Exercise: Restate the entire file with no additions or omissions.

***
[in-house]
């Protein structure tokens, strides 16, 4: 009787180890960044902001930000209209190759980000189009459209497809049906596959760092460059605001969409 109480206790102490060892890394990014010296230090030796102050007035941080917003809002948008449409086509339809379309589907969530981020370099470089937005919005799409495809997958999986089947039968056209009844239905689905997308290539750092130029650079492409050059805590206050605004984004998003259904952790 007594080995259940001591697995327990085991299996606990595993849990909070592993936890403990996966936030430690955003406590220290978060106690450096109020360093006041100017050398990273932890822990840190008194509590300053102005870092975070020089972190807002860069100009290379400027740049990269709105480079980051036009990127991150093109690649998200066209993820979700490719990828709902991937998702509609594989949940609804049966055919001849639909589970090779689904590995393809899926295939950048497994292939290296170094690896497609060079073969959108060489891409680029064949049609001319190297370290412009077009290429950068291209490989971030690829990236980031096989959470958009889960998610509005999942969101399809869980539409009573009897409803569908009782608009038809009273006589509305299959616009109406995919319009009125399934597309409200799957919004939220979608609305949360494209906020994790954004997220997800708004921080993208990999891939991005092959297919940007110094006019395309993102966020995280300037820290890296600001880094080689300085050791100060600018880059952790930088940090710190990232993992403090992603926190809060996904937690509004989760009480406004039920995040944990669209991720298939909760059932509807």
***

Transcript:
[in-house]
């Protein structure tokens, strides 16, 4: 009787180890960044902001930000209209190759980000189009459209497809049906596959760092460059605001969409 109480206790102490060892890394990014010296230090030796102050007035941080917003809002948008449409086509339809379309589907969530981020370099470089937005919005799409495809997958999986089947039968056209009844239905689905997308290539750092130029650079492409050059805590206050605004984004998003259904952790 007594080995259940001591697995327990085991299996606990595993849990909070592993936890403990996966936030430690955003406590220290978060106690450096109020360093006041100017050398990273932890822990840190008194509590300053102005870092975070020089972190807002860069100009290379400027740049990269709105480079980051036009990127991150093109690649998200066209993820979700490719990828709902991937998702509609594989949940609804049966055919001849639909589970090779689904590995393809899926295939950048497994292939290296170094690896497609060079073969959108060489891409680029064949049609001319190297370290412009077009290429950068291209490989971030690829990236980031096989959470958009889960998610509005999942969101399809869980539409009573009897409803569908009782608009038809009273006589509305299959616009109406995919319009009125399934597309409200799957919004939220979608609305949360494209906020994790954004997220997800708004921080993208990999891939991005092959297919940007110094006019395309993102966020995280300037820290890296600001880094080689300085050791100060600018880059952790930088940090710190990232993992403090992603926190809060996904937690509004989760009480406004039920995040944990669209991720298939909760059932509807």